Can we stop the great resignation? The pandemic has provided time for people to reevaluate what they want from their work and personal lives. A resulting shift in perspectives on what fulfilling work looks like is now in play. After the uncertainty and exhaustion of the past year, this new paradigm, along with a desire for a universal reset, has created the perfect storm for the Great Resignation, an unprecedented tidal wave of voluntary attrition. Some workers, frustrated with watching paychecks and advancement opportunities stagnate, are leaving their jobs to accelerate career growth and access more equitable compensation elsewhere. Others are making the switch to more meaningful careers, having used the time during lockdown to reflect on what type of work truly makes them happy and fulfilled. There are also those who have burnout from juggling the demands of work-life balance during the pandemic. To support their mental and physical health, these workers are moving to employers who are offering the promise of greater flexibility and work-life integration.
In January 2020, when we had only vague and incomplete information on a new strain of virus, The Economist published a column entitled A Manager’s Manifesto for 2020: Eight Resolutions to Adopt in the New Year. It highlighted many wise practices and behaviours we knew about but which the authors thought we might pay special attention to, e.g. “give out some praise”, the “buck stops with you”, “listen to your staff” and similar important reminders.
More than one year ago the COVID-19 pandemic shut down most of the world. Such shutdowns gravely impacted many businesses, and otherwise shifted the landscape of working life for businesses that could legally remain open by providing working from home arrangements (when possible) or by requiring significant protective measures (for essential services). This article discusses legal issues and considerations relating to implementing requirements or policies around COVID-19 vaccinations in Canadian workplaces and other related solutions to consider when trying to protect the workplace from a COVID-19 outbreak.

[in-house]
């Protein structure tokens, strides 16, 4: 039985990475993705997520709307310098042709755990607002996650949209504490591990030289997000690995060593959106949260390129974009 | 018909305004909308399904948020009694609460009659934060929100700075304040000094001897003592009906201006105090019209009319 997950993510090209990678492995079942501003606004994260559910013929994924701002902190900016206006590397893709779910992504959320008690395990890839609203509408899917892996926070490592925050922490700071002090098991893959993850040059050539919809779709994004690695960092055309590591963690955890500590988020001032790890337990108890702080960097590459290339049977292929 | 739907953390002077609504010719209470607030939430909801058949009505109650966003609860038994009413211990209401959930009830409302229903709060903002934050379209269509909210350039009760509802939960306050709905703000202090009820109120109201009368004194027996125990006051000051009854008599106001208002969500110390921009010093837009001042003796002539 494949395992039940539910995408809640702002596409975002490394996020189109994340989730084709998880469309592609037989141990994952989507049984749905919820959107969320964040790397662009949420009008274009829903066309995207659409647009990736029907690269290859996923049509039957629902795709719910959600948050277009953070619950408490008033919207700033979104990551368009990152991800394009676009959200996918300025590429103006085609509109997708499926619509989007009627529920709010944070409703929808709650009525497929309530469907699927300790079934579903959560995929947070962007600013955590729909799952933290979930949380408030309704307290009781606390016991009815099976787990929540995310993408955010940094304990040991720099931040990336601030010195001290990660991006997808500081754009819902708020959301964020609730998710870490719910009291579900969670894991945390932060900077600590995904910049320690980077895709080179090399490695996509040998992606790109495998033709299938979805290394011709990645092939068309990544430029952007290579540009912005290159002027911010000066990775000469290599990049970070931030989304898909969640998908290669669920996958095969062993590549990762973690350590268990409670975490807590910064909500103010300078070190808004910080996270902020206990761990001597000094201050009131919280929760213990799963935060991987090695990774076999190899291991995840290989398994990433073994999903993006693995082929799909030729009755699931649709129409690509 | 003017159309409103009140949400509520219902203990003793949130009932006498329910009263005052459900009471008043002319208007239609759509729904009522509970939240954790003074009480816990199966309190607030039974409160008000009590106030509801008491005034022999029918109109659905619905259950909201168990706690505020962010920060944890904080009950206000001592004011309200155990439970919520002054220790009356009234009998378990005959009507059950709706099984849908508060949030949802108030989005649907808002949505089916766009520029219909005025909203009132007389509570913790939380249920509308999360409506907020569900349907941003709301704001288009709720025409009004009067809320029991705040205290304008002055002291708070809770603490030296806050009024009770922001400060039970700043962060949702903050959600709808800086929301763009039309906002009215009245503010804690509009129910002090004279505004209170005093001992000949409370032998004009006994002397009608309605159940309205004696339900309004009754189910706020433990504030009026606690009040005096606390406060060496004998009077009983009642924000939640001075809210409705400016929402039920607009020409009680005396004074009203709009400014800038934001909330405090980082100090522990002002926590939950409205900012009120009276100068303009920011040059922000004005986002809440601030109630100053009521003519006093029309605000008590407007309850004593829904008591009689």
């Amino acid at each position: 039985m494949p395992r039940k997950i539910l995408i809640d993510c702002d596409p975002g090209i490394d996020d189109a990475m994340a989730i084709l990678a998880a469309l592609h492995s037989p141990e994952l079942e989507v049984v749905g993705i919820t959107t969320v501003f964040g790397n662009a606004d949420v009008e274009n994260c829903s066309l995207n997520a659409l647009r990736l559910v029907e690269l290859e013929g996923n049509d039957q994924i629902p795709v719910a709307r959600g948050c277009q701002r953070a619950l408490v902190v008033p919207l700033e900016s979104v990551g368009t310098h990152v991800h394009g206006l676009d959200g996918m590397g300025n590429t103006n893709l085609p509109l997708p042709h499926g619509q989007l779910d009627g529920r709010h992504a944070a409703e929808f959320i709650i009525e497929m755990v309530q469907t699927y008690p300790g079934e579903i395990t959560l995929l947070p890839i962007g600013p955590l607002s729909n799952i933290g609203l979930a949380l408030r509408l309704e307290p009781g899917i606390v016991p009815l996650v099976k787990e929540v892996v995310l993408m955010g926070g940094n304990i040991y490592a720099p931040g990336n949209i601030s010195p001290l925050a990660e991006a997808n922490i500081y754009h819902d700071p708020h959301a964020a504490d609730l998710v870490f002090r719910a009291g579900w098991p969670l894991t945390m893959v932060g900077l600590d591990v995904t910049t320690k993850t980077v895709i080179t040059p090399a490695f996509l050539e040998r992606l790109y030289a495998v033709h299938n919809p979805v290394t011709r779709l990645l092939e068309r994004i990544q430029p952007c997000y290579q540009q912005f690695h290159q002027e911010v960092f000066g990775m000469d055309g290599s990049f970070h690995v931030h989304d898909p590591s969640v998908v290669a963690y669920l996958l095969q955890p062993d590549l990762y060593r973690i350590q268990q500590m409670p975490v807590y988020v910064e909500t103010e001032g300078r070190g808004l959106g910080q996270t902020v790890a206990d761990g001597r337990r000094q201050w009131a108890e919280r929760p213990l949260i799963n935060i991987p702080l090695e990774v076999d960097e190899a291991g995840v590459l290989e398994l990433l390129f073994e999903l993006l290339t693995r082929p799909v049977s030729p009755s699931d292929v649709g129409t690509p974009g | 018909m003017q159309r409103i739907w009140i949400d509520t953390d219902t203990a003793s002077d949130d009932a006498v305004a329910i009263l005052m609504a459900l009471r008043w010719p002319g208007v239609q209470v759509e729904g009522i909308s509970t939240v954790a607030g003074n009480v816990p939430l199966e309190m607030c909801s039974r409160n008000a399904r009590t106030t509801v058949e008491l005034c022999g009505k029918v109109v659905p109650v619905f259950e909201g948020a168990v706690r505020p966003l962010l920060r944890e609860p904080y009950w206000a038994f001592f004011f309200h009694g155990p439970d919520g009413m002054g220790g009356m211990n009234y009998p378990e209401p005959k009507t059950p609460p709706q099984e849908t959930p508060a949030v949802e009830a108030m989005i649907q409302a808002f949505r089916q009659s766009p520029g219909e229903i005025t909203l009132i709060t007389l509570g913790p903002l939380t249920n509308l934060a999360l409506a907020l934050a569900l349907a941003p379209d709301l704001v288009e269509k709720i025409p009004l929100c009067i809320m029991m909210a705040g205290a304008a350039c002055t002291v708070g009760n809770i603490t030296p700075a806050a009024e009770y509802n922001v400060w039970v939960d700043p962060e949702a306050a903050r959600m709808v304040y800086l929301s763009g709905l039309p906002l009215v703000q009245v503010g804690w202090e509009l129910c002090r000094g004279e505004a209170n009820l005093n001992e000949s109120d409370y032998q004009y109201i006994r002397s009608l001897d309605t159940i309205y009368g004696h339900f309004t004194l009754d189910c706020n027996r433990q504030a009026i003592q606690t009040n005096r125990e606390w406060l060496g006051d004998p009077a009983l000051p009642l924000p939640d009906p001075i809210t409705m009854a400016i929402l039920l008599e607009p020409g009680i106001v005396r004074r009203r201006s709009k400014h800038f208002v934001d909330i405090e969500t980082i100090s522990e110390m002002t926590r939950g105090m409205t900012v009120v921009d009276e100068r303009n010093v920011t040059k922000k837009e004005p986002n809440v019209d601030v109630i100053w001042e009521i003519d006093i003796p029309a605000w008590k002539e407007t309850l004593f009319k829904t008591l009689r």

This research on the effectiveness of teams was conducted in the early fall of 2020. It is largely supportive of, and consistent with, much of the thinking of others who were paying close attention to the experience of teams and leaders in a virtual environment. And the focus on teams also highlights the important relationship between teams and organization leadership and their interdependencies. The research also highlights a number of important insights and ‘learnings’ that will serve us well in the coming months; while it is difficult to predict with any certainty, it is possible that new habits will emerge as teams continue to focus on their overall effectiveness in support of organization priorities.
This research captures how organizations are re-thinking the role of teams, the work they do and how they approach and carry out that work. This report is based on a survey of team leaders, organization consultants and leadership coaches, as well as research in the field. The survey on the effectiveness of teams was conducted in the fall of 2020 with a goal to examine the following: What we have learned at the team level of the organization from the experience and challenges of moving through a pandemic? What has taken on greater clarity for leaders, managers and supervisors in terms of priority areas as teams strive for sustained effectiveness over the next period of uncertainty?